While physicists were busy revolutionizing our outlook on the fundamentals of the universe, the mechanistic paradigm of the past had already taken hold on the methods of every other field. Our biologists had taken a mechanistic view of life. From a biology textbook quoted by Capra, "One of the acid tests of understanding an object is the ability to put it together from its component parts. " (Capra p. 102) An approach that ironically is quite opposed to the study of life. We've now realized that the mapping of the human genome has yielded many beautiful computer models but little else. The biomedical model which concentrates on the mechanisms of smaller and smaller fragments of the body has yielded an approach that views disease as, "the malfunctioning of biological organisms which are studied from the point of view of cellular and molecular biology; the doctor's role is to intervene, either physically or chemically, to correct the malfunctioning of a specific mechanism." (p.123) The ingestion of many chemicals and execution of complicated surgeries has resulted in ever rising health care costs, and while saving many lives has primarily served as an excuse for lifestyles that run counter to human nature. "We prefer to talk about our children's hyperactivity or learning disability rather than examine the inadequacy of our schools; we prefer to be told that we suffer from hypertension rather than change our over-competitive business world; we accept ever increasing rates of cancer rather than investigate how the chemical industry poisons our food to increase its profits." (p.163)
In psychology, Capra advocated that the rational approach of Freudian analysis would need to be transcended to explore the subtler aspects of the human psyche. The incorporation of altered states of consciousness into mainstream psychological studies could yield insights into our human predicament. I'd like to summarize more here but this is a dense critique of many psychologists.
Capra's exception to economics is that we've mechanistically reduced people into rational actors, using our education systems to produce a standardized robot class with predictable consumer society that ignores collective values and the psychological need for community. Key to this chapter is the point that the advantages won by the worker in the modern world is generally to the detriment of workers and citizens in the developing world... the great sleight of hand trick made possible by technology and economy. The automation of daily life through complex technologies reduces employment and centers on a capital based approach which is highly inflationary, an economic reality that can be seen by looking at charts of US Dollar inflation over the last hundred years. This section is the most important of the entire book and highly relevant to our current situation.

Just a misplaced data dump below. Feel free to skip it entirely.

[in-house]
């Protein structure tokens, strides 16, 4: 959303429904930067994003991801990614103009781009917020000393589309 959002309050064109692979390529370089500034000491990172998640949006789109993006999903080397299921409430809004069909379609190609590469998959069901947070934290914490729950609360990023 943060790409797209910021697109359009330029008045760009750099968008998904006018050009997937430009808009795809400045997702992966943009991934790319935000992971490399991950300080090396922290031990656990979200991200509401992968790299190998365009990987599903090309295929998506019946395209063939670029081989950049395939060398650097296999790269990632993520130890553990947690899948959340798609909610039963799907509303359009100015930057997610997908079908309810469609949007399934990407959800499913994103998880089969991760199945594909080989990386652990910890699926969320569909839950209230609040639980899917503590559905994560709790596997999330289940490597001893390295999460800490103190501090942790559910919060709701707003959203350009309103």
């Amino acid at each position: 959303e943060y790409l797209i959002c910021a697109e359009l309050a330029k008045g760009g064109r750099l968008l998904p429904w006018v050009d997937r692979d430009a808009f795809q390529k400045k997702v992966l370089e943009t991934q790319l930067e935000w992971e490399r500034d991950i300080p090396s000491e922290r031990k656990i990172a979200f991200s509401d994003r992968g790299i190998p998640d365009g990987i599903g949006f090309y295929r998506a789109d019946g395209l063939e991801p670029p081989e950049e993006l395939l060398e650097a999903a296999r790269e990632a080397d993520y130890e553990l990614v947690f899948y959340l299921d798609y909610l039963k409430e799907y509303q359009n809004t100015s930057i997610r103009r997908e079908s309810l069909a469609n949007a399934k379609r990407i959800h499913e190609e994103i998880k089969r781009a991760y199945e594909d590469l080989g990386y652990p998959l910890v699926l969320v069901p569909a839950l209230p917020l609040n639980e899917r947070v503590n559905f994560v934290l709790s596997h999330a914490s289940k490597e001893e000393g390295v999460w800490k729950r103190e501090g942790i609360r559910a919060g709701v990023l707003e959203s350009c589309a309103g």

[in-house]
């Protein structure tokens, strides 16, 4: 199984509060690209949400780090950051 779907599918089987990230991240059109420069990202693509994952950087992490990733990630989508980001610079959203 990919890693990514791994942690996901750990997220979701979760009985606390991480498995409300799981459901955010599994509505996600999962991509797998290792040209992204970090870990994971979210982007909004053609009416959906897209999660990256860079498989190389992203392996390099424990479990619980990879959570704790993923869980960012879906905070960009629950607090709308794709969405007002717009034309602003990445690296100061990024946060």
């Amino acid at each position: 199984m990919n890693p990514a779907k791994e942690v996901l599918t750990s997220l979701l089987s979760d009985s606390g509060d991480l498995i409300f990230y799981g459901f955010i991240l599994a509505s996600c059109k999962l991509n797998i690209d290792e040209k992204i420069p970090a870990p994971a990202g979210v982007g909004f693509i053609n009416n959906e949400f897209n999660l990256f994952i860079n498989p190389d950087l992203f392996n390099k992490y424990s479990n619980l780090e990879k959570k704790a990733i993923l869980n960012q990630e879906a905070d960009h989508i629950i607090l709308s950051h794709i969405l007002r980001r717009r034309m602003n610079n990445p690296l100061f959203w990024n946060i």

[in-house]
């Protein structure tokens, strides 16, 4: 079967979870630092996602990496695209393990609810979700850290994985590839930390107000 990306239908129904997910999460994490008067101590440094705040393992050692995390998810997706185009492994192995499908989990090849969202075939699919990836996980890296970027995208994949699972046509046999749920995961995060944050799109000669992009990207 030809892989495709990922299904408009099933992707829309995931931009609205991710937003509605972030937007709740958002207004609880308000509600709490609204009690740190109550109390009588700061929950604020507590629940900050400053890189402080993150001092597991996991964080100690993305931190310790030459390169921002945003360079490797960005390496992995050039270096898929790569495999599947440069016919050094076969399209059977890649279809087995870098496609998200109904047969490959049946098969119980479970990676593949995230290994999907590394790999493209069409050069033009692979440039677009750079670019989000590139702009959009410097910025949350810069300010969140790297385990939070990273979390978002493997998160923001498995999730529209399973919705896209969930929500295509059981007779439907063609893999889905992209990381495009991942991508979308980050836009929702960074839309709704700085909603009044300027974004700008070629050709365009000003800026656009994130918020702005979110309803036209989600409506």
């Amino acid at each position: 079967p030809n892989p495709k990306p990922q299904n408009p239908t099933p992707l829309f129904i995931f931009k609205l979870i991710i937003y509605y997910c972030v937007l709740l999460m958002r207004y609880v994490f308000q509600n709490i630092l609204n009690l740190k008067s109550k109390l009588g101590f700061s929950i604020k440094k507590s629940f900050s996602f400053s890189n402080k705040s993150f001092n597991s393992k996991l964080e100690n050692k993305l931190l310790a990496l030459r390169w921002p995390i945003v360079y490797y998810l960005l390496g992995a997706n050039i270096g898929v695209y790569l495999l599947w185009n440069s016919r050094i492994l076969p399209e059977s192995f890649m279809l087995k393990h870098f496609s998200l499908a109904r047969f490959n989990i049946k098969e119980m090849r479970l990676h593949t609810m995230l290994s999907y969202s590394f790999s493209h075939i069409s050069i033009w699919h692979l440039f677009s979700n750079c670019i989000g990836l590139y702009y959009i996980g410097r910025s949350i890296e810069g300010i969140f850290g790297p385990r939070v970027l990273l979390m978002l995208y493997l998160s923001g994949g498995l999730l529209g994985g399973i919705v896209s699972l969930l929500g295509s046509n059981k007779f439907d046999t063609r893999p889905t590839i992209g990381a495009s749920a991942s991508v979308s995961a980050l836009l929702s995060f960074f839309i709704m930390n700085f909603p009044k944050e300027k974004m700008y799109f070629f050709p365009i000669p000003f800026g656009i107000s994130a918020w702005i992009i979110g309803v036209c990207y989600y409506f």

Capra then follows these critiques with answers for each field through a systems view of life that incorporates feedbacks and recognition of evolution through cooperation. A health model that acknowledges holistic principles and a psychology grown from Jung can provide a basis for this new society. Tackling energy, Capra explains the physics and the economics behind our immediate need for a solar economy.
I've tried to summarize all 419 pages but so much has slipped through the cracks. While it is easy to view the predicaments of the current global situation, Capra's writings aren't the least bit outdated and a specifically resonant with its solutions. If you are disheartened by the problems of overpopulation, energy crises, etc... (the list can go on forever) do yourself a favor and read the solutions Capra advocates in The Turning Point.
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As a Research Engineer and Real Estate Developer working in the remote Sangre de Cristo mountain range of Colorado, I have been implementing Fritjof Capra's...Read more